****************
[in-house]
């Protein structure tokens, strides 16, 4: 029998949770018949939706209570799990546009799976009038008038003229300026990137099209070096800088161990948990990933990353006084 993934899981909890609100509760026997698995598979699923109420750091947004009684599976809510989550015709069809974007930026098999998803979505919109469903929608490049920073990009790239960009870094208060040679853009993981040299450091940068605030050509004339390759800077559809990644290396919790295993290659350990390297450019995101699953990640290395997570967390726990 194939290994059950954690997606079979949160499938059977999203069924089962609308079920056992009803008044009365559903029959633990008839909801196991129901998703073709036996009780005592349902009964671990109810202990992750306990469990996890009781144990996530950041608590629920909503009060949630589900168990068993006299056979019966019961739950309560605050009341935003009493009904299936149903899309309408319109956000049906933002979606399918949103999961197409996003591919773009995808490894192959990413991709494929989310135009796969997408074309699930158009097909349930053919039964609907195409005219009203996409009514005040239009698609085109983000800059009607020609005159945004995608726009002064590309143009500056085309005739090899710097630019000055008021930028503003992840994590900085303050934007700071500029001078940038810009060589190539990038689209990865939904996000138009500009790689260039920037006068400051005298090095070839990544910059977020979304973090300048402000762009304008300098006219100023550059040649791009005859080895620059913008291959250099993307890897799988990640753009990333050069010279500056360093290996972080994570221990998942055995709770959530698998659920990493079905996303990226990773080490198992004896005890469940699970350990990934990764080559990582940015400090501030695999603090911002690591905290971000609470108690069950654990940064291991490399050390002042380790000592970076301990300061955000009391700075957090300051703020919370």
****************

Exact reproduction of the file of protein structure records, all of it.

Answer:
[in-house]
């Protein structure tokens, strides 16, 4: 029998949770018949939706209570799990546009799976009038008038003229300026990137099209070096800088161990948990990933990353006084 993934899981909890609100509760026997698995598979699923109420750091947004009684599976809510989550015709069809974007930026098999998803979505919109469903929608490049920073990009790239960009870094208060040679853009993981040299450091940068605030050509004339390759800077559809990644290396919790295993290659350990390297450019995101699953990640290395997570967390726990 194939290994059950954690997606079979949160499938059977999203069924089962609308079920056992009803008044009365559903029959633990008839909801196991129901998703073709036996009780005592349902009964671990109810202990992750306990469990996890009781144990996530950041608590629920909503009060949630589900168990068993006299056979019966019961739950309560605050009341935003009493009904299936149903899309309408319109956000049906933002979606399918949103999961197409996003591919773009995808490894192959990413991709494929989310135009796969997408074309699930158009097909349930053919039964609907195409005219009203996409009514005040239009698609085109983000800059009607020609005159945004995608726009002064590309143009500056085309005739090899710097630019000055008021930028503003992840994590900085303050934007700071500029001078940038810009060589190539990038689209990865939904996000138009500009790689260039920037006068400051005298090095070839990544910059977020979304973090300048402000762009304008300098006219100023550059040649791009005859080895620059913008291959250099993307890897799988990640753009990333050069010279500056360093290996972080994570221990998942055995709770959530698998659920990493079905996303990226990773080490198992004896005890469940699970350990990934990764080559990582940015400090501030695999603090911002690591905290971000609470108690069950654990940064291991490399050390002042380790000592970076301990300061955000009391700075957090300051703020919370």